Active Blind Spot Assist
Active Blind Spot Assist (ABSA) increases the level of protection even more by overcoming one of the more common hazards on the road: vehicles entering your blind spot.
What is the blind spot sensor?
Cars with blind spot detection will try to prevent or mitigate the severity of collisions between you and vehicles entering blind spot zones. In order to do that, the system uses radar sensors placed on the rear bumper fascia to detect the presence of a vehicle. ABSA also uses the forward-facing camera placed behind the internal rear-view mirror that is used for lane detection and estimation.
ABSA continually assesses the space between you and the nearby vehicles by scanning blind spots on either side of your vehicle. If a car with a blind spot monitor detects a vehicle entering your blind spot that you can’t see in your side mirrors, the system will alert you by illuminating a warning light in the exterior door mirrors. Additionally, if you have your signal on and are about to change lane, ABSA will alert you an audible warning and reduce the radio's volume. In this scenario, a steering wheel vibration will serve as an additional warning to alert you that the lane change is not safe.
The blind spot area
Where is your blind spot located?
The blind spot area extends from immediately behind the exterior rear-view mirrors up to about 7 m (23 ft) behind the rear bumper. The ABSA system monitors the detection zone from three different entry points: side, rear, and overtaking traffic
- You must always pay attention to the traffic situation and maintain a safe distance at both sides of your vehicle.
- Cars with blind spot detection systems require good visibility to function properly: the area on the rear bumper fascia where the radar sensors are located must remain free of snow, ice, and dirt.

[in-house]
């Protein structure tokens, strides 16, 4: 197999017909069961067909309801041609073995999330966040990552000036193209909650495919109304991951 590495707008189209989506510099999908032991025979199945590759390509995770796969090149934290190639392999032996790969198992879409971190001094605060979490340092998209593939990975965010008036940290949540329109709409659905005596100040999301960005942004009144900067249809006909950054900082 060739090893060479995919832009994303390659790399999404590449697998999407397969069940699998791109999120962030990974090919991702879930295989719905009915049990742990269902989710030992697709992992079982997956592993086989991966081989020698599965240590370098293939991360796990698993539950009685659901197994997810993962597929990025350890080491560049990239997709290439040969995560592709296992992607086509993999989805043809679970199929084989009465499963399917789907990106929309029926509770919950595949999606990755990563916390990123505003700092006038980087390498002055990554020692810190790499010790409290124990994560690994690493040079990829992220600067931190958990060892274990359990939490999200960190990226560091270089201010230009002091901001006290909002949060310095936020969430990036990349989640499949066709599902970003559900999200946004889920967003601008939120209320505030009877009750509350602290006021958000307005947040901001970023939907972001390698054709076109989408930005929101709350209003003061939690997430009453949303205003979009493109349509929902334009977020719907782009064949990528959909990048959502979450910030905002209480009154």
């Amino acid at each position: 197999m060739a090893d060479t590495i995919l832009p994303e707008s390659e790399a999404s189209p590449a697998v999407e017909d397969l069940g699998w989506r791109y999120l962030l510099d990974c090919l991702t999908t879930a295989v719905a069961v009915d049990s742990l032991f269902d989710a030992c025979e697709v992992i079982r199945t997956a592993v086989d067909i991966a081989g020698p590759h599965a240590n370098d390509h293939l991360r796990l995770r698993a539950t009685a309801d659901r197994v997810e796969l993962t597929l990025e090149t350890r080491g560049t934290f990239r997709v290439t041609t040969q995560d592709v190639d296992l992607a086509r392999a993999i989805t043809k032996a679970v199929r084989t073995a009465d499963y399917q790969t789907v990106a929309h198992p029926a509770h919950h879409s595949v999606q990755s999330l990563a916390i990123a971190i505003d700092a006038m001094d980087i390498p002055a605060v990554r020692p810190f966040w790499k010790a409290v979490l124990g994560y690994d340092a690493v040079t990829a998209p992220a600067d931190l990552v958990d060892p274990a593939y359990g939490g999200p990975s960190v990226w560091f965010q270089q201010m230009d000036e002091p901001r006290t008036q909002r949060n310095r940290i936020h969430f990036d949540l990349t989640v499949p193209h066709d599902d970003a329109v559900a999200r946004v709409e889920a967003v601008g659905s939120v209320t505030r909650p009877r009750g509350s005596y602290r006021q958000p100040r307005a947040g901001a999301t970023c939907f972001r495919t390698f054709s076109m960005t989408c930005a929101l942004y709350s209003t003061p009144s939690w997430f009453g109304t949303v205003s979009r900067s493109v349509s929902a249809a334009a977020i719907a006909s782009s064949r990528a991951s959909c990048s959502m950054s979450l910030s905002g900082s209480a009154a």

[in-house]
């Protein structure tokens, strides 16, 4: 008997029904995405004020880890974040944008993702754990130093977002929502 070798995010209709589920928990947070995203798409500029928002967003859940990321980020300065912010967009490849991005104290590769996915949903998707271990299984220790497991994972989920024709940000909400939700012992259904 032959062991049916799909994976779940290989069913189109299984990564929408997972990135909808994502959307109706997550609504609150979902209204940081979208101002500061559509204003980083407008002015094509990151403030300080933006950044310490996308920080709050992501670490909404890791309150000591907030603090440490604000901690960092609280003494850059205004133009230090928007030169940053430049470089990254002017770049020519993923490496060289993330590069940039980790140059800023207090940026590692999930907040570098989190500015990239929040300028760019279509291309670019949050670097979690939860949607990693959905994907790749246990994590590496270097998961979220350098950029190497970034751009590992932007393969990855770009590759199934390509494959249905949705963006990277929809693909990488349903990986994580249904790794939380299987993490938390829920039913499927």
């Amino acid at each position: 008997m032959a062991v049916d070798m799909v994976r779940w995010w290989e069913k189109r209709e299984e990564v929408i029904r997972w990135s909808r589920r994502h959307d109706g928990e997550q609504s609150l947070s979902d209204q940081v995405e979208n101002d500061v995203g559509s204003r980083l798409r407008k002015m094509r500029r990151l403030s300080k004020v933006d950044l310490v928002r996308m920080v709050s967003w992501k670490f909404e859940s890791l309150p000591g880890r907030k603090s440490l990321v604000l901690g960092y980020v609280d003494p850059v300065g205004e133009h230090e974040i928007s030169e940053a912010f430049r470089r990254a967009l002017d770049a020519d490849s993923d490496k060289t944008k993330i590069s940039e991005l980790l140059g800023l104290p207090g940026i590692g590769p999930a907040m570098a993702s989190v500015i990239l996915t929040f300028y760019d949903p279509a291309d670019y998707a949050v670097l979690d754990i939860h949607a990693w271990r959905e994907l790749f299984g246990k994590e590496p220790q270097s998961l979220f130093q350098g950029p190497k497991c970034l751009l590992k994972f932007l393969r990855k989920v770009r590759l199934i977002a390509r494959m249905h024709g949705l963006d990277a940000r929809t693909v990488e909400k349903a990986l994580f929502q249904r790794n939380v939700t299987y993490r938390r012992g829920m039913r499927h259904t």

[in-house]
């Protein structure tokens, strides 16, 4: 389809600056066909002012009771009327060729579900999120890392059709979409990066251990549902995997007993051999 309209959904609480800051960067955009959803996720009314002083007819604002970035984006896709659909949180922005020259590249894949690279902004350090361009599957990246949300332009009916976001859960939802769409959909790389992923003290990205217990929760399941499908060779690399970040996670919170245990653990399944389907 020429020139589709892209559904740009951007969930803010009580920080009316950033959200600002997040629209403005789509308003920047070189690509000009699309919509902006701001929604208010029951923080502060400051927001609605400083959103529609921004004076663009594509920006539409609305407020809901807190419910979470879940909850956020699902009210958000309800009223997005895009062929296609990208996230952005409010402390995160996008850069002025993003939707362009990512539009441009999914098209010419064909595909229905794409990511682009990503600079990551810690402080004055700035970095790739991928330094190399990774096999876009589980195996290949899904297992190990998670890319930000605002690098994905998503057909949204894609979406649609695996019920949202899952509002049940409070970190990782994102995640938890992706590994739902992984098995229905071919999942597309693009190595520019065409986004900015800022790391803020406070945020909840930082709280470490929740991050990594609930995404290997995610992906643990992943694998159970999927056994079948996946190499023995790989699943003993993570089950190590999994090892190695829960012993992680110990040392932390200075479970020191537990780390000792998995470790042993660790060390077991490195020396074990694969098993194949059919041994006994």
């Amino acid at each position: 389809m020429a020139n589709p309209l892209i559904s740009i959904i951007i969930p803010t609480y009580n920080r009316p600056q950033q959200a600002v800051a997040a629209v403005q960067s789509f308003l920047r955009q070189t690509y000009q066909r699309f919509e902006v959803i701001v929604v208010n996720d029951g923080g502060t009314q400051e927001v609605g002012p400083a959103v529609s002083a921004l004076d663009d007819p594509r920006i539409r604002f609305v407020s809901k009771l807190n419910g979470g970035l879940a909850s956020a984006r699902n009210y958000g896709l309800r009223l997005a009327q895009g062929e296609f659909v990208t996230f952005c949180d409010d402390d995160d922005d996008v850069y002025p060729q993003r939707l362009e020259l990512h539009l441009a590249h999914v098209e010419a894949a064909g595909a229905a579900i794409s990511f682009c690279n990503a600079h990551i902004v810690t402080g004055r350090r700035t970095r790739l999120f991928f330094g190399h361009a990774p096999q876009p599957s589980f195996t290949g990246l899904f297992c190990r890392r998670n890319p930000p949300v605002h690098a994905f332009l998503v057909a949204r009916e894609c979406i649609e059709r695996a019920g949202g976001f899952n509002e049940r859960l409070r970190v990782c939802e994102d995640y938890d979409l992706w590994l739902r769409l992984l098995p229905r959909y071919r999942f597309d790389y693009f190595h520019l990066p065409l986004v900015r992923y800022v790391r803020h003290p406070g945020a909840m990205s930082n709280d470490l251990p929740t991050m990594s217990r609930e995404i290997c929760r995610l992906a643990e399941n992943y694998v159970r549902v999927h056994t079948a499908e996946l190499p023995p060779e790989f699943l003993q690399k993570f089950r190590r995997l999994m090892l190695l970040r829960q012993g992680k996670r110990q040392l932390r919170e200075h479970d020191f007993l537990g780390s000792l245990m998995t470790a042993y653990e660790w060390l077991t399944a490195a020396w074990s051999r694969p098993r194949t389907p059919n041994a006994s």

- requires you to keep your hands on the steering wheel at all times in order to function.
- Sharp bends, slopes, poor lane boundaries and construction areas may challenge the system. You must always be ready to prevent any danger.
- ABSA is not a substitute for physically checking your blind spot to ensure safe driving maneuvers such as lane changes.
- Cars that have blind spot sensors are intended to be used only by licensed and alert users and under the conditions specified in a vehicle’s Owner’s Manual.
- Read and understand a vehicle’s Owner’s Manual thoroughly before using the ABSA system.
- It is your responsibility to stay alert, drive safely, and be in control of the vehicle at all times.
- To avoid serious injury or death, do not rely on the ABSA system to prevent accidents or collisions as it is not designed to prevent loss of control or all accidents or collisions.
- Always be prepared to take corrective action at all times.
- Failure to follow these instructions and warnings can result in serious injury or death.
Focus on: Rear Cross Path function
The Rear Cross Path function (RCP) in cars with blind spot detection systems is intended to aid you when you back out of a parking spot and a vehicle appears out of nowhere. Using peripheral sensors located on either side of the rear bumper, the RCP system monitors the rear detection zones on both sides of your vehicle.
When an unseen vehicle is approaching and you’re reversing out a parking space, the system will alert you with a visual and an acoustic alarm. If the radio is on, it will also reduce the volume.
Always remember to proceed very slowly and cautiously out of the parking space until the rear end of the vehicle is moderately exposed.
Discover the models which are equipped with this feature
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